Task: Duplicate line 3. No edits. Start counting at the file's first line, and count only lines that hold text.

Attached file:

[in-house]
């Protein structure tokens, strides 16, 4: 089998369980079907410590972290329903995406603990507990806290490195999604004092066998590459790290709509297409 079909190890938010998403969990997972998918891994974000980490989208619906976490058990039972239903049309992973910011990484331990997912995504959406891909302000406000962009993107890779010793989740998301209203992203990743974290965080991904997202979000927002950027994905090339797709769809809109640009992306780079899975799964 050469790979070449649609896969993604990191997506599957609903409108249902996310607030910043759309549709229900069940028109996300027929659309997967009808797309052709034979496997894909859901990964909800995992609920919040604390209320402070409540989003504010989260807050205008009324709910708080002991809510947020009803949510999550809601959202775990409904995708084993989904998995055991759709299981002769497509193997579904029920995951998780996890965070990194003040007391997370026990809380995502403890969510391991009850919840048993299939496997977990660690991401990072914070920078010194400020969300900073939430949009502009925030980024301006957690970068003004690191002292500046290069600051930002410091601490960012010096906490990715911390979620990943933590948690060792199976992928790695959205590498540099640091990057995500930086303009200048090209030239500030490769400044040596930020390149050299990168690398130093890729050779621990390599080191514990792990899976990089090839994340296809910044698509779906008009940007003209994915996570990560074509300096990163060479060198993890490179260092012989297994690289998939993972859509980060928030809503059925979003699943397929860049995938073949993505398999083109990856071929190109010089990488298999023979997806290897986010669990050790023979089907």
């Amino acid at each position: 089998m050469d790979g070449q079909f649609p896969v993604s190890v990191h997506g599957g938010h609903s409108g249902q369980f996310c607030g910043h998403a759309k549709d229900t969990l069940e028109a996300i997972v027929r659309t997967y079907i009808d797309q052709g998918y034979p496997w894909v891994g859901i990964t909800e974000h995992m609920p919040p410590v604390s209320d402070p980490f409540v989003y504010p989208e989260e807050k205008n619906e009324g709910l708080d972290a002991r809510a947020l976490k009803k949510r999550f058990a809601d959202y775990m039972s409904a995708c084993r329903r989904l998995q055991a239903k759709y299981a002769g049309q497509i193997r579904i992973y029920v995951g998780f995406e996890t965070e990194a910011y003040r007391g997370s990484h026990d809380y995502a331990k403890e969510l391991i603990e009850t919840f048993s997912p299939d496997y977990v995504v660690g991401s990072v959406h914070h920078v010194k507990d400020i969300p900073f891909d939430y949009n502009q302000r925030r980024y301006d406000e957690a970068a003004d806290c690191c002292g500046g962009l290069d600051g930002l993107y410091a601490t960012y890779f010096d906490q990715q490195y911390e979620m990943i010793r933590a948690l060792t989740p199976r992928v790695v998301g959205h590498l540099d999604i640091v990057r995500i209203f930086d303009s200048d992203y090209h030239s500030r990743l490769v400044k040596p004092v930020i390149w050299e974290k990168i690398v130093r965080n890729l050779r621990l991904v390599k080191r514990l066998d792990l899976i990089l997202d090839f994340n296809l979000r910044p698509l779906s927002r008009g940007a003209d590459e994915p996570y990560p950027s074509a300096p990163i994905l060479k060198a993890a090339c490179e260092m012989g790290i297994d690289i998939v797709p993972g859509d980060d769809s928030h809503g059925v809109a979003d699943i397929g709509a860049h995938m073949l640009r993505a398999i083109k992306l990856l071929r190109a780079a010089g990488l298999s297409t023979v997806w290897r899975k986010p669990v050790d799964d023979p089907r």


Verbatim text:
């Amino acid at each position: 089998m050469d790979g070449q079909f649609p896969v993604s190890v990191h997506g599957g938010h609903s409108g249902q369980f996310c607030g910043h998403a759309k549709d229900t969990l069940e028109a996300i997972v027929r659309t997967y079907i009808d797309q052709g998918y034979p496997w894909v891994g859901i990964t909800e974000h995992m609920p919040p410590v604390s209320d402070p980490f409540v989003y504010p989208e989260e807050k205008n619906e009324g709910l708080d972290a002991r809510a947020l976490k009803k949510r999550f058990a809601d959202y775990m039972s409904a995708c084993r329903r989904l998995q055991a239903k759709y299981a002769g049309q497509i193997r579904i992973y029920v995951g998780f995406e996890t965070e990194a910011y003040r007391g997370s990484h026990d809380y995502a331990k403890e969510l391991i603990e009850t919840f048993s997912p299939d496997y977990v995504v660690g991401s990072v959406h914070h920078v010194k507990d400020i969300p900073f891909d939430y949009n502009q302000r925030r980024y301006d406000e957690a970068a003004d806290c690191c002292g500046g962009l290069d600051g930002l993107y410091a601490t960012y890779f010096d906490q990715q490195y911390e979620m990943i010793r933590a948690l060792t989740p199976r992928v790695v998301g959205h590498l540099d999604i640091v990057r995500i209203f930086d303009s200048d992203y090209h030239s500030r990743l490769v400044k040596p004092v930020i390149w050299e974290k990168i690398v130093r965080n890729l050779r621990l991904v390599k080191r514990l066998d792990l899976i990089l997202d090839f994340n296809l979000r910044p698509l779906s927002r008009g940007a003209d590459e994915p996570y990560p950027s074509a300096p990163i994905l060479k060198a993890a090339c490179e260092m012989g790290i297994d690289i998939v797709p993972g859509d980060d769809s928030h809503g059925v809109a979003d699943i397929g709509a860049h995938m073949l640009r993505a398999i083109k992306l990856l071929r190109a780079a010089g990488l298999s297409t023979v997806w290897r899975k986010p669990v050790d799964d023979p089907r």